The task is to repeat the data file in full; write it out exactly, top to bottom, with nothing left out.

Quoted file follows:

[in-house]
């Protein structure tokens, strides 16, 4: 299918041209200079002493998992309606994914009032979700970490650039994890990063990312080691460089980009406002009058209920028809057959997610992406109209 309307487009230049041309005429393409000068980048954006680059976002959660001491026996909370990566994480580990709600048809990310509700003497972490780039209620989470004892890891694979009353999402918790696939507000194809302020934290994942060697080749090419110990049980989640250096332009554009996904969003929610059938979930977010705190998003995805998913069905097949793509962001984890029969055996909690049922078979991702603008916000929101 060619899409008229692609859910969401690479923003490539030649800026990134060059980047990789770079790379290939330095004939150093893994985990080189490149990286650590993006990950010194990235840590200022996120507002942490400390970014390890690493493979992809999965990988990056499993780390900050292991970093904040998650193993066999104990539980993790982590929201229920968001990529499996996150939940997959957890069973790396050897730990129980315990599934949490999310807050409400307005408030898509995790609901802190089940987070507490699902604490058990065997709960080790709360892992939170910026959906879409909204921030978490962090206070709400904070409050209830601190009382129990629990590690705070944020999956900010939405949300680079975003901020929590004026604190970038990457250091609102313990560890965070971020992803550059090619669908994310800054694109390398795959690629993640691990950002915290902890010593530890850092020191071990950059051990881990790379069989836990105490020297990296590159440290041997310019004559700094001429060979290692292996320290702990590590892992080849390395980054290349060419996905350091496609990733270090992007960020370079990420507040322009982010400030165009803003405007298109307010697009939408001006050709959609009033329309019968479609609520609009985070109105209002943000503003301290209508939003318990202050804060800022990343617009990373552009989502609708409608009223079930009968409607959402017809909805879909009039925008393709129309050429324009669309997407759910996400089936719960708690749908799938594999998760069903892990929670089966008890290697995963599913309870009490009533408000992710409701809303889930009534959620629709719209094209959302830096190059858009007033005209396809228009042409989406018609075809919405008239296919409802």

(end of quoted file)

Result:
[in-house]
């Protein structure tokens, strides 16, 4: 299918041209200079002493998992309606994914009032979700970490650039994890990063990312080691460089980009406002009058209920028809057959997610992406109209 309307487009230049041309005429393409000068980048954006680059976002959660001491026996909370990566994480580990709600048809990310509700003497972490780039209620989470004892890891694979009353999402918790696939507000194809302020934290994942060697080749090419110990049980989640250096332009554009996904969003929610059938979930977010705190998003995805998913069905097949793509962001984890029969055996909690049922078979991702603008916000929101 060619899409008229692609859910969401690479923003490539030649800026990134060059980047990789770079790379290939330095004939150093893994985990080189490149990286650590993006990950010194990235840590200022996120507002942490400390970014390890690493493979992809999965990988990056499993780390900050292991970093904040998650193993066999104990539980993790982590929201229920968001990529499996996150939940997959957890069973790396050897730990129980315990599934949490999310807050409400307005408030898509995790609901802190089940987070507490699902604490058990065997709960080790709360892992939170910026959906879409909204921030978490962090206070709400904070409050209830601190009382129990629990590690705070944020999956900010939405949300680079975003901020929590004026604190970038990457250091609102313990560890965070971020992803550059090619669908994310800054694109390398795959690629993640691990950002915290902890010593530890850092020191071990950059051990881990790379069989836990105490020297990296590159440290041997310019004559700094001429060979290692292996320290702990590590892992080849390395980054290349060419996905350091496609990733270090992007960020370079990420507040322009982010400030165009803003405007298109307010697009939408001006050709959609009033329309019968479609609520609009985070109105209002943000503003301290209508939003318990202050804060800022990343617009990373552009989502609708409608009223079930009968409607959402017809909805879909009039925008393709129309050429324009669309997407759910996400089936719960708690749908799938594999998760069903892990929670089966008890290697995963599913309870009490009533408000992710409701809303889930009534959620629709719209094209959302830096190059858009007033005209396809228009042409989406018609075809919405008239296919409802």